- Mirae's Tseng says safety assets still necessary in portfolio
- Treasury to sell 5-year notes Wednesday, 7-year debt Thursday
Will Tseng was all set to sell his Treasuries earlier this year before a flight to quality ignited the market. He’s still waiting.
“The market is still in chaos,” said Tseng, a bond manager in Taipei for Mirae Asset Global Investments Co., which oversees $73 billion. “Safety assets are still necessary for my portfolio. If I go to high-yield or emerging-market products, I might suffer.”
Thirty-year bonds have returned 9.3 percent in 2016, based on Bank of America Merrill Lynch indexes. They are headed for the biggest two-month gain since December 2014-January 2015. The broader U.S. government debt market has returned 3.3 percent this year, the figures show.
Tseng and other investors piled into Treasuries as tumbling stocks and oil prices drove investors to the relative safety of government debt. The U.S. is scheduled to sell five-year notes Wednesday after demand increased at a two-year sale Tuesday.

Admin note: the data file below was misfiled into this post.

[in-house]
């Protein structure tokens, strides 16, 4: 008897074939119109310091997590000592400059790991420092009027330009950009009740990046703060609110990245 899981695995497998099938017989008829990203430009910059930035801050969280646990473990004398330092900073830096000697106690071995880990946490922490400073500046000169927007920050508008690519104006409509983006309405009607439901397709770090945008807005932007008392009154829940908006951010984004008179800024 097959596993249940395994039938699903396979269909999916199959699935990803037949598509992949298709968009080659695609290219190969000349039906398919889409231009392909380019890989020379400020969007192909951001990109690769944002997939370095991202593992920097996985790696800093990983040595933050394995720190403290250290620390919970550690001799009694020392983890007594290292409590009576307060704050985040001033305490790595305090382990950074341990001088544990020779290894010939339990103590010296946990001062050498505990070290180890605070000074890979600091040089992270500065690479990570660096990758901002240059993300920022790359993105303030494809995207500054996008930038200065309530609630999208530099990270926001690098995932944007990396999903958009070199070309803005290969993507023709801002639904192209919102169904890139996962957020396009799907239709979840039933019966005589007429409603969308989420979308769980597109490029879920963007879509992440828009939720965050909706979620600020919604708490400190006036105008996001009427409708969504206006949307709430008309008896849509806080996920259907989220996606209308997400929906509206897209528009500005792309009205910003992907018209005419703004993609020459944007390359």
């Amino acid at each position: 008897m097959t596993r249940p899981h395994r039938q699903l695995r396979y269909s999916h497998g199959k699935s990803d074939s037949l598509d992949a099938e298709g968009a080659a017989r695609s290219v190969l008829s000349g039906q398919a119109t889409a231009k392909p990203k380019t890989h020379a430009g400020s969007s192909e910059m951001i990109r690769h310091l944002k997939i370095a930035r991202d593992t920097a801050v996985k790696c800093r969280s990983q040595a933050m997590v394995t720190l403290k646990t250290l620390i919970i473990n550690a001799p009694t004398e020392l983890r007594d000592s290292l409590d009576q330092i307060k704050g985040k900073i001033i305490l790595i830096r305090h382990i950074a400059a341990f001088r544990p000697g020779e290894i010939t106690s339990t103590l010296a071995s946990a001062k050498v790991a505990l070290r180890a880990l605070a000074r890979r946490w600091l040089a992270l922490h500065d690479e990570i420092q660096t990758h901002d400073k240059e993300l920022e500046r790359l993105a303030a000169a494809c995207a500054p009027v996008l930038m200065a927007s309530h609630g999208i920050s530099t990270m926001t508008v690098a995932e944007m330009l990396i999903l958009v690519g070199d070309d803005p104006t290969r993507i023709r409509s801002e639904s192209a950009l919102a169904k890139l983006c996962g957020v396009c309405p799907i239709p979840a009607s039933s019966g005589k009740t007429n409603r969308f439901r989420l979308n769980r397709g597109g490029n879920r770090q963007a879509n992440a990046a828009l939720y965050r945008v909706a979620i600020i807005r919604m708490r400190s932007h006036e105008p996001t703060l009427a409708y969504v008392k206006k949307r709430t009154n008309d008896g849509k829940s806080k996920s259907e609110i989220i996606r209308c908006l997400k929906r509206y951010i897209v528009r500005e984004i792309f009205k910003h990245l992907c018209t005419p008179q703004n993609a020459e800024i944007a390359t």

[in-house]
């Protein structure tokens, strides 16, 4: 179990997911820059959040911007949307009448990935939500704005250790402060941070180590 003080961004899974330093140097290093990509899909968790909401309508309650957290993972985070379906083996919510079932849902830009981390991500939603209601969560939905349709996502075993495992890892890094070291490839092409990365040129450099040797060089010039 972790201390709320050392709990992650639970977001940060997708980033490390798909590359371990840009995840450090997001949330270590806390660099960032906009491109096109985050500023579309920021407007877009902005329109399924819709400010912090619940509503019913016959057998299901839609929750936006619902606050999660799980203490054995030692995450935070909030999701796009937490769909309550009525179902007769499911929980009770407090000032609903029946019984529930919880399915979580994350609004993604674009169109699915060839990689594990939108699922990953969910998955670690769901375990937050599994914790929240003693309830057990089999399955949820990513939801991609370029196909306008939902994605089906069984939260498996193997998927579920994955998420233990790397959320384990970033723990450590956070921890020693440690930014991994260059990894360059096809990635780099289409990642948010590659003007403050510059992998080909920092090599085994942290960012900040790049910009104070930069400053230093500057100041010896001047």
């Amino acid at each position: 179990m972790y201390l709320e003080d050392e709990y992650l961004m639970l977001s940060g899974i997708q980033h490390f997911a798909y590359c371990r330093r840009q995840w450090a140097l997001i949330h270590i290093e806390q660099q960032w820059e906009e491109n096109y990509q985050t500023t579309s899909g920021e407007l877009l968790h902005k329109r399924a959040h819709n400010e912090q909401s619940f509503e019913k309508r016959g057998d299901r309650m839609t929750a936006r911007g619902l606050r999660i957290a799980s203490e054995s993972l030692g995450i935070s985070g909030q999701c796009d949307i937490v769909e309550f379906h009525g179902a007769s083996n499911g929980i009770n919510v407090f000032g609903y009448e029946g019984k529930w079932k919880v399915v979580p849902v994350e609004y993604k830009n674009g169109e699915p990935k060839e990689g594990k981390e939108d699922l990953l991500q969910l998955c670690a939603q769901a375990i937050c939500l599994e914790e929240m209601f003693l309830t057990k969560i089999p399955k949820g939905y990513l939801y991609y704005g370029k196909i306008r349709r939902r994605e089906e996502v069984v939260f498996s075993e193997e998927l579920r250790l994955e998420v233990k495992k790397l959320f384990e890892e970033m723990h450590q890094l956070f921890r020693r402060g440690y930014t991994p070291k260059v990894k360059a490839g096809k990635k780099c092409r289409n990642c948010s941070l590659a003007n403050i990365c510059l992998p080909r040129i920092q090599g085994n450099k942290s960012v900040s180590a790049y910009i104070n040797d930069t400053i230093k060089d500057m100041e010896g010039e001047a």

U.S. 10-year note yields were little changed at 1.72 percent as of 6:02 a.m. in London, according to Bloomberg Bond Trader data. The price of the 1.625 percent security due in February 2026 was 99 1/8.
Fed Vice Chairman Stanley Fischer said he’s uncertain over whether this year’s financial market turmoil signaled global economic woes that may slow the U.S. economy. “It is still early to judge the ramifications of the increased market volatility of the first seven weeks of 2016,” Fischer said in the text of a speech he gave Tuesday.
The Treasury is scheduled to sell $34 billion of five-year notes Wednesday and $28 billion of seven-year debt Thursday. It also plans to auction $13 billion of two-year floating-rate securities Wednesday.
Investors bid for 2.91 times the amount of debt available at Tuesday’s two-year auction, up from 2.9 times at the previous sale in January.
Mirae’s Tseng said he bought Treasuries in December when the 10-year yield was about 2.30 percent. In January, he set a plan to sell at 1.90 percent. The yield tumbled through that level and bottomed at 1.53 percent on Feb. 11. The bulk of his position is in 10-year notes along with some 30-year bonds, he said.